Class C Noxious Weed
Tree-of-heaven is a fast growing tree with origins in China and Taiwan. Ailanthus altissima was introduced into the U.S. in 1784. Initially valued as an ornamental tree, it was widely planted in urban areas of the eastern U.S. Chinese immigrants are believed to have planted tree-of-heaven on the West Coast for its cultural significance. It has since spread and become naturalized across much of the country, invading urban, agricultural and forested areas. It has the potential to establish in every state and has been found on every continent except Antarctica.
Tree-of-heaven is drought tolerant and grows rapidly to reach heights of 80 feet or more. It tends to grow in dense colonies or clones, that displace native species. Bark is green and smooth when young, maturing to light brown to gray, resembling a cantaloupe. Leaves extend from a central stem with 10-40 leaflets attached on either side. Leaflets have mostly smooth edges. The seeds on a female tree are a 1-2 inch twisted samara, or wing. With one seed per samara, the samaras grow in clusters, often remaining on the tree through winter. Female trees have the potential to produce more than 300,000 seeds per year.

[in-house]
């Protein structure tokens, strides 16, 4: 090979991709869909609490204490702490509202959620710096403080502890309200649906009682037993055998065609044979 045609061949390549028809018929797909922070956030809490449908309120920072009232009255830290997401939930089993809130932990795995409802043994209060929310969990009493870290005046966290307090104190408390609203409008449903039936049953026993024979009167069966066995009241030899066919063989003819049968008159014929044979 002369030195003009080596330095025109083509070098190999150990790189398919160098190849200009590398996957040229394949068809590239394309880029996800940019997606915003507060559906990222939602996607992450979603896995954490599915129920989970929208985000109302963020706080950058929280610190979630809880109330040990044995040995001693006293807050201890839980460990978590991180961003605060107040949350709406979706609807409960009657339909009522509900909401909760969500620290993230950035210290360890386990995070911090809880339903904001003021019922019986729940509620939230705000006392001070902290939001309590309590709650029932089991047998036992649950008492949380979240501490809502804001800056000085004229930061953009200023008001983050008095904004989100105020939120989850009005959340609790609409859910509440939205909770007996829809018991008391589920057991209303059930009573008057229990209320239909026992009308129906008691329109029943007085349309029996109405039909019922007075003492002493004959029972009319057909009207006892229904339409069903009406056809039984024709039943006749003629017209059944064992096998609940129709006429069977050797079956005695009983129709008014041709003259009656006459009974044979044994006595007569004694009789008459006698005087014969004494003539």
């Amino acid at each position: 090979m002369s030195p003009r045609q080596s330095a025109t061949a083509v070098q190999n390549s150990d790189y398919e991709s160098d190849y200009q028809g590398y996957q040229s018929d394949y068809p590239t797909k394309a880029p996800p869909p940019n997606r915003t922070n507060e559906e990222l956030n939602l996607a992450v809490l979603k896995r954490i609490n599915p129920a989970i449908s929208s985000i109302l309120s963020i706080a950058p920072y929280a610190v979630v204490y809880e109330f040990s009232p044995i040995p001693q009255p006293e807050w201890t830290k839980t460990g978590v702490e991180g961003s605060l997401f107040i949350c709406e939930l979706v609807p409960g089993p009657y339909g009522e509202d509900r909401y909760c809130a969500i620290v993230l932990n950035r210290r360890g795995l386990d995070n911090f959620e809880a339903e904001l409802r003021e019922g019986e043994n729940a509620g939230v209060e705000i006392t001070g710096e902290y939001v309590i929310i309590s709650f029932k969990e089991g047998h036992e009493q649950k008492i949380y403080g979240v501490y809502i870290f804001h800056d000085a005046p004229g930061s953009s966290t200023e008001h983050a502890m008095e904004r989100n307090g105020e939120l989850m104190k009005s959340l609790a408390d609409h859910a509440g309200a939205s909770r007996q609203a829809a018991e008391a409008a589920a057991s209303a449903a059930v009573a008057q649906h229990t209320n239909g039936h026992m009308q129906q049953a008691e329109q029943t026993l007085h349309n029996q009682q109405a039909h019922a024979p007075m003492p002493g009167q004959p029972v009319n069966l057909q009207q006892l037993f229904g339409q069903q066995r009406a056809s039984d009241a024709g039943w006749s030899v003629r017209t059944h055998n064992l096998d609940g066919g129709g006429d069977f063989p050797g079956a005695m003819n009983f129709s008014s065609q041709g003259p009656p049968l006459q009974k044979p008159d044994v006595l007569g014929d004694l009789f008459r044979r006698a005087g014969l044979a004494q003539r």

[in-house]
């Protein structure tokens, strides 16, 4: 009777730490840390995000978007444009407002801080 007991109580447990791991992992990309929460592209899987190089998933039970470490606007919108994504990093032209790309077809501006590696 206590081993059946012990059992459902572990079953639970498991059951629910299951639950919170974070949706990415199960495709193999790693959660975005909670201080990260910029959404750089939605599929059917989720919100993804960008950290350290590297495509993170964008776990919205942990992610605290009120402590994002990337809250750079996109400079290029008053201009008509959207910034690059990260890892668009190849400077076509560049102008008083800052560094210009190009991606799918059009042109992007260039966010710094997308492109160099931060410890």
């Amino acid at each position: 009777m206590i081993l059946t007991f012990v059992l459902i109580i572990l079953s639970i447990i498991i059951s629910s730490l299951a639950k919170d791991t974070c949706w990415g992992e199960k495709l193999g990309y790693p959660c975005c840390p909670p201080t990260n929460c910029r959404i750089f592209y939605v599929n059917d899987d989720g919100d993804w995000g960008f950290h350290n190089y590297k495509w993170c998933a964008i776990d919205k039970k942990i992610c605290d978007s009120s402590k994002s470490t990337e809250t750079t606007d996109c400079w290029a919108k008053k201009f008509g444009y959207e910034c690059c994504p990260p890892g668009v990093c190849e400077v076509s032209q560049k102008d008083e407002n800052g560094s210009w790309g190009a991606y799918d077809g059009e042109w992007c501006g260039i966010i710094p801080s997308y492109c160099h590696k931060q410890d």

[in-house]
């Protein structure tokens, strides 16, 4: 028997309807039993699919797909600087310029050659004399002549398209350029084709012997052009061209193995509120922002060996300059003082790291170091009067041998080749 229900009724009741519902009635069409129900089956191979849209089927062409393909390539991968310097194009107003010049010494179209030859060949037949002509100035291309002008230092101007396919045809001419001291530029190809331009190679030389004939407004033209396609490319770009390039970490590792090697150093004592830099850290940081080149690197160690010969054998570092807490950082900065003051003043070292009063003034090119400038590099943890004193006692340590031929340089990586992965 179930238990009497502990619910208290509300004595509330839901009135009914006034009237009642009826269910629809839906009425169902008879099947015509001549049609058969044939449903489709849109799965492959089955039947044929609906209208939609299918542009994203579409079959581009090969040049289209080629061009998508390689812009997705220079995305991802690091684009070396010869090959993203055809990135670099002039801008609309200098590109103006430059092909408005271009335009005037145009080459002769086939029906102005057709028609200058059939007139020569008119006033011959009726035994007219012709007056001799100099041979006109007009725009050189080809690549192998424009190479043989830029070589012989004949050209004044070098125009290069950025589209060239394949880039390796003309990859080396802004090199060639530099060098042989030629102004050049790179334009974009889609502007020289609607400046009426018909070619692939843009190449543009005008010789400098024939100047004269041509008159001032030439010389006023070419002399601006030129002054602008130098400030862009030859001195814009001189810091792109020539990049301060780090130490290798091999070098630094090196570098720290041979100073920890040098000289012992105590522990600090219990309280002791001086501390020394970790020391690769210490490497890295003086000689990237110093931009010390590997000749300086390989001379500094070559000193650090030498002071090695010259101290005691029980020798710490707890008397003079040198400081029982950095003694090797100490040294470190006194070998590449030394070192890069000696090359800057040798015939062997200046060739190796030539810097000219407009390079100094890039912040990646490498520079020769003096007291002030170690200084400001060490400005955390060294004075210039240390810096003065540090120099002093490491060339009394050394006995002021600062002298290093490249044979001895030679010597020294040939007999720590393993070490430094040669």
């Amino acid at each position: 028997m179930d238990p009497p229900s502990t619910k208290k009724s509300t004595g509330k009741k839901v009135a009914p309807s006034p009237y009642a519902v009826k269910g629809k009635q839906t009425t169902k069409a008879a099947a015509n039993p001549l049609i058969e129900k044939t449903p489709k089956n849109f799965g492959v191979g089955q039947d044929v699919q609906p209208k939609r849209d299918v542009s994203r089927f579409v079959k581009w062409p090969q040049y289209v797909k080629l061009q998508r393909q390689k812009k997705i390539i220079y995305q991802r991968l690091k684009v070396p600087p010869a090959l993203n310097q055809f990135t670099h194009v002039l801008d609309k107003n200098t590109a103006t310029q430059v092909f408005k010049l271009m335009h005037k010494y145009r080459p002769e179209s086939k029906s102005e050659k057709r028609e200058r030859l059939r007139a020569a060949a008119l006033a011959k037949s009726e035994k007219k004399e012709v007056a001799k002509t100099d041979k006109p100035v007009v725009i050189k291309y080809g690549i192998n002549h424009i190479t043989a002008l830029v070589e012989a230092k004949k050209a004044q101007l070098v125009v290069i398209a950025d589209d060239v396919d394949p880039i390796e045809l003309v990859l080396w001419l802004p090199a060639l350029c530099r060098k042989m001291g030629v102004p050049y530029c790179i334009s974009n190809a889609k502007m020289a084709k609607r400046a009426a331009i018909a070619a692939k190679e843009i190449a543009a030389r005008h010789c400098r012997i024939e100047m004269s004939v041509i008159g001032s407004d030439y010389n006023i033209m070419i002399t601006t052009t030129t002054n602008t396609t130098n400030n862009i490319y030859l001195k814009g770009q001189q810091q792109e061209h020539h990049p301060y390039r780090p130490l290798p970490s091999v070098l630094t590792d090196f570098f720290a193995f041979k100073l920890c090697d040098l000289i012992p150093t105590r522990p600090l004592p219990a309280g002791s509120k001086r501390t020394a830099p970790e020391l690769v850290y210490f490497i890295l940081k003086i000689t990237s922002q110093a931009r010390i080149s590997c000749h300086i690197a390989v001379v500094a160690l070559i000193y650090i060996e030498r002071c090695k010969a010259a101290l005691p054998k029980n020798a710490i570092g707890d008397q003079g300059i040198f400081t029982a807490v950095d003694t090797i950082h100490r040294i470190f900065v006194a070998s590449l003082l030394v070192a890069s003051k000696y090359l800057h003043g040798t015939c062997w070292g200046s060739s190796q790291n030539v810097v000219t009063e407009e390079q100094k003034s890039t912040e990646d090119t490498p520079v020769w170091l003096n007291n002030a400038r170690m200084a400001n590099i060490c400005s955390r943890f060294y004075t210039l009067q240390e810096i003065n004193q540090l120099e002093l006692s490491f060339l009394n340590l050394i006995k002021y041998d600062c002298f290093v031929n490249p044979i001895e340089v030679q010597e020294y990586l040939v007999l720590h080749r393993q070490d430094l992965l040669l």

Cutting or mowing tree-of-heaven is ineffective as a control option. Established trees have extensive root systems that continually spread by sending up root suckers, particularly when damaged. Suckers can emerge 50 feet or more from the parent tree. Targeting the extensive root system over multiple years will be necessary to effectively control tree-of-heaven. Contact us if you have questions about controlling this invasive species.
Download our printable PDF with more information about tree-of-heaven and best management practices for controlling it.
Tree-of-heaven colony at Sacajawea State Park. Staff have been conducting control work since 2020 (Oct 2020).
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